Colt Forum banner

1 - 16 of 16 Posts

·
Registered
Joined
·
14 Posts
Discussion Starter #1
I need some help identifying a Colt 1911 Holster that I have to date never seen ( or can't remember) another example of. It came to me along with a Model 1909 G&K holster 1917 dated. The two holsters came from an estate and their color and texture is almost identical.
The only markings on the 1911 holster are "XX1708 45". It has the leg strap but the belt loop is like none I have ever seen and is certainly original.
One opinion I have been given is that it was an "experimental holster" that either preceded the 1912 or the revised 1916 model.
Any help would be appreciated.
Dave
709743

709744

709745
709746
DSC01246.JPG
 

·
Registered
Joined
·
1,385 Posts
I have no idea what it is but I like it and would have bid for it myself. Great grab on your part. The experimental
aspect sounds right.
 

·
Registered
Joined
·
9,196 Posts
It looks like the private-purchase ones made by H.D. Folsom - they were aimed toward the civilian market and were never issued.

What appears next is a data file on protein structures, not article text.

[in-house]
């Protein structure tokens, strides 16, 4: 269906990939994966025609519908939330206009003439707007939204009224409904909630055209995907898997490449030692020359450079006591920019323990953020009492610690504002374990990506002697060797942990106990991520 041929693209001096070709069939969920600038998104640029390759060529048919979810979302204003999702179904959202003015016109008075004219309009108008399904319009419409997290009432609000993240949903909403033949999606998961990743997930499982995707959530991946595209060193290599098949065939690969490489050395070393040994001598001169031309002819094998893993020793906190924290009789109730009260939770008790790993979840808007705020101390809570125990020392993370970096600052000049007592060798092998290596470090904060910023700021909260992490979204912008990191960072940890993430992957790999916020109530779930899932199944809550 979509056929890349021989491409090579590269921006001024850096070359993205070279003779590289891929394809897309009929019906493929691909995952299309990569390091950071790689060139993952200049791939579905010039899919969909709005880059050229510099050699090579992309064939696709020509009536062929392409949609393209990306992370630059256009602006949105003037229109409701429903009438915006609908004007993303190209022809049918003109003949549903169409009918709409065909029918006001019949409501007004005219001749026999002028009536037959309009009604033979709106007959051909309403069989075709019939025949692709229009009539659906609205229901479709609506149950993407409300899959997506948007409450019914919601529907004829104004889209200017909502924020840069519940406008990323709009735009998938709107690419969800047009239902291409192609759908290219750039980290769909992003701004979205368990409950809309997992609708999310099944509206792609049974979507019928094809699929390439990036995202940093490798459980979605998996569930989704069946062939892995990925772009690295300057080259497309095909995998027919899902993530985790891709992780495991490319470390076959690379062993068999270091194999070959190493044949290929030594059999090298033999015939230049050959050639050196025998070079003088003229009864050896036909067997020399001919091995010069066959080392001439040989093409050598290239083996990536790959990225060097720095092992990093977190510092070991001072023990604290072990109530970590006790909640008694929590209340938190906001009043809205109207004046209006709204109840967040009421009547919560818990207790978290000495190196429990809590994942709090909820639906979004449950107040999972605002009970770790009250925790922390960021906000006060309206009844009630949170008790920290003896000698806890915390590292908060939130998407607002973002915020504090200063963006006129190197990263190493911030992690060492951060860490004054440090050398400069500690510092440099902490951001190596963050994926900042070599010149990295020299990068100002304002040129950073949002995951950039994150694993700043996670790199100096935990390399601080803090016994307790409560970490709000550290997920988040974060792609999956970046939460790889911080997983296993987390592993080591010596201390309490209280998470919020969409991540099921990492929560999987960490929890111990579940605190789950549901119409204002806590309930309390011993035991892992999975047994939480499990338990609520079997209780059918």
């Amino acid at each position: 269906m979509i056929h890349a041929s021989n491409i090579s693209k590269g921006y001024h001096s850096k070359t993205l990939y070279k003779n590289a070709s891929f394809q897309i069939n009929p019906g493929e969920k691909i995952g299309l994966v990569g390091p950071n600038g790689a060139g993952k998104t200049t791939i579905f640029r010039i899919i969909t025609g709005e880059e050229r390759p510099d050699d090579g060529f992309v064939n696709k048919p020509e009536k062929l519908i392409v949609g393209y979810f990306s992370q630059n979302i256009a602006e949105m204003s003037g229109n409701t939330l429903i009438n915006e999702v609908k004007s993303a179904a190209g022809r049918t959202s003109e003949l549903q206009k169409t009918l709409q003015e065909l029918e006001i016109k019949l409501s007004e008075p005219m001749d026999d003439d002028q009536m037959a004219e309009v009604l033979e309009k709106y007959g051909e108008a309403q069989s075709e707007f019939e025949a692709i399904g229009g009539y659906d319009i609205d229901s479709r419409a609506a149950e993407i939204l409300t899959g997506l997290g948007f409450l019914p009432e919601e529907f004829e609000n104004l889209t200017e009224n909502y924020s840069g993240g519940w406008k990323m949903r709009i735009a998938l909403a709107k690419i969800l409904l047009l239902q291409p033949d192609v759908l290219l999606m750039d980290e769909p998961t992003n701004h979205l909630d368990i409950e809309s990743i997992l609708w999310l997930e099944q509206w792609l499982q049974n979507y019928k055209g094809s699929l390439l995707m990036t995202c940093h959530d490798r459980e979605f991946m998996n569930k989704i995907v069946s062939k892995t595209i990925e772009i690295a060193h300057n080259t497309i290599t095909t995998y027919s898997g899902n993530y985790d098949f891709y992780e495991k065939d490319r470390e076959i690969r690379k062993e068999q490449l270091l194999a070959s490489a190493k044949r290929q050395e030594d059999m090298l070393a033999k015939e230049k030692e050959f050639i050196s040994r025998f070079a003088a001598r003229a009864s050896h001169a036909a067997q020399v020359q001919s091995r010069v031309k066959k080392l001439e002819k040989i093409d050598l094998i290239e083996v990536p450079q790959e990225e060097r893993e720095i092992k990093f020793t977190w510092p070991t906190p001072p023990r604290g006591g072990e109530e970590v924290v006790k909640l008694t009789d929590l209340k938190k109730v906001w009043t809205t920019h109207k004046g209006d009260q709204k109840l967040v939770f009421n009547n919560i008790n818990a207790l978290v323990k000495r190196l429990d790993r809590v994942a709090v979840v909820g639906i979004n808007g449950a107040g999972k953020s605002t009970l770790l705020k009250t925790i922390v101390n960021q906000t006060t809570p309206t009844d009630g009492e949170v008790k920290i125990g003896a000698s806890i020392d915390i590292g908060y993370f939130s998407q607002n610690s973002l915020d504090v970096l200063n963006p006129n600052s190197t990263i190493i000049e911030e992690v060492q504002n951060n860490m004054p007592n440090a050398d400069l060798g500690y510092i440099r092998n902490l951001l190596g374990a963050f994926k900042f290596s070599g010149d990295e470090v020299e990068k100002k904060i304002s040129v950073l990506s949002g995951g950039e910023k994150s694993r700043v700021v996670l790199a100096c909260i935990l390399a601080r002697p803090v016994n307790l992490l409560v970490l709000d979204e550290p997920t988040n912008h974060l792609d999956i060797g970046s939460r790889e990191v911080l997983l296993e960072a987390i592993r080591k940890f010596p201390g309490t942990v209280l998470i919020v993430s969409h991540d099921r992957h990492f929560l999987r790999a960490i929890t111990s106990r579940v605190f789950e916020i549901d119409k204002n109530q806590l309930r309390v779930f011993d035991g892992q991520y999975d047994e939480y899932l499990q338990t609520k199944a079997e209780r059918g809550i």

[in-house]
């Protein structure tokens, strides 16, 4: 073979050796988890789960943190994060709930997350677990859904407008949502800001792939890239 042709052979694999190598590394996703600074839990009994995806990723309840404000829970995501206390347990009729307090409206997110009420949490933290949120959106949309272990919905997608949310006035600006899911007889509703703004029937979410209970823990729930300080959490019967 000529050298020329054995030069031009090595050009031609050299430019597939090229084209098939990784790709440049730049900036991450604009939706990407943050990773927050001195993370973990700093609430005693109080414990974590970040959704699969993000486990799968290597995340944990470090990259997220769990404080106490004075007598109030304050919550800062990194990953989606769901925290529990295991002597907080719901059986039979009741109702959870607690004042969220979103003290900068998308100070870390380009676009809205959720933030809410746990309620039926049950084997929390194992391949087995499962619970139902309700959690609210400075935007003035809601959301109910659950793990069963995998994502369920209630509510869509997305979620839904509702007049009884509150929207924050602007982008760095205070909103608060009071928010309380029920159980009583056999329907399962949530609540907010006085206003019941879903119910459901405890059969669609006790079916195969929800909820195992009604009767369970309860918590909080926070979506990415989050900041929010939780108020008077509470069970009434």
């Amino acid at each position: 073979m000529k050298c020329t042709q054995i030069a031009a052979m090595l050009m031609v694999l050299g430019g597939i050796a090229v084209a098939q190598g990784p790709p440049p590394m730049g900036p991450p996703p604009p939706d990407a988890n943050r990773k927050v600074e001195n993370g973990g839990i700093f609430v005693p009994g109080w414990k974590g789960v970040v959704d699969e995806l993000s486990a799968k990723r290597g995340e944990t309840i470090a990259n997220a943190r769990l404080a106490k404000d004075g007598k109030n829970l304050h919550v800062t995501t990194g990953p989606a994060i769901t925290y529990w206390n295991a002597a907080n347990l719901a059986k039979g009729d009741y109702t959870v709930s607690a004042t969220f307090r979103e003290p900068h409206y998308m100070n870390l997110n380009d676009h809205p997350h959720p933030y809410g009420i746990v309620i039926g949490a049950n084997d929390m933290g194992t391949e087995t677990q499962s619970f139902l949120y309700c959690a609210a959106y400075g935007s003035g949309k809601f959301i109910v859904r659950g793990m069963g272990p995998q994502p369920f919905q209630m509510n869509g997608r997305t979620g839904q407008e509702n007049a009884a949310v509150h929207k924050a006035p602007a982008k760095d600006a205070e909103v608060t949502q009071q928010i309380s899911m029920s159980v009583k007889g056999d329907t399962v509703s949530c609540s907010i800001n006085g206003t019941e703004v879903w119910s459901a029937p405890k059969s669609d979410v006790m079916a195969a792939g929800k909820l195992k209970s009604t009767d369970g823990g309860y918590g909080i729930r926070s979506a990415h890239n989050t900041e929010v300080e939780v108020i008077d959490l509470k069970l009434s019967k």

An issued holster would have an Inspector's mark, as well as the mark of the Arsenal producing it - whether it was for issue or as an experiment, and this has none.

The color and 'soft' appearance is the result of one hell of a lot of oil being used.
 

·
Registered
Joined
·
14 Posts
Discussion Starter #5
It looks like the private-purchase ones made by H.D. Folsom - they were aimed toward the civilian market and were never issued.

An issued holster would have an Inspector's mark, as well as the mark of the Arsenal producing it - whether it was for issue or as an experiment, and this has none.

The color and 'soft' appearance is the result of one hell of a lot of oil being used.
Well, to my knowledge (albeit limited) the Folsom holster were marked as such and did not have the US brand on the flap. The only ones I have seen for the 1911 have the belt loop attached entirely differently and like the Audley holsters. The lettering and numbering also reflects much older stamps than on the Folsom and Audley holsters.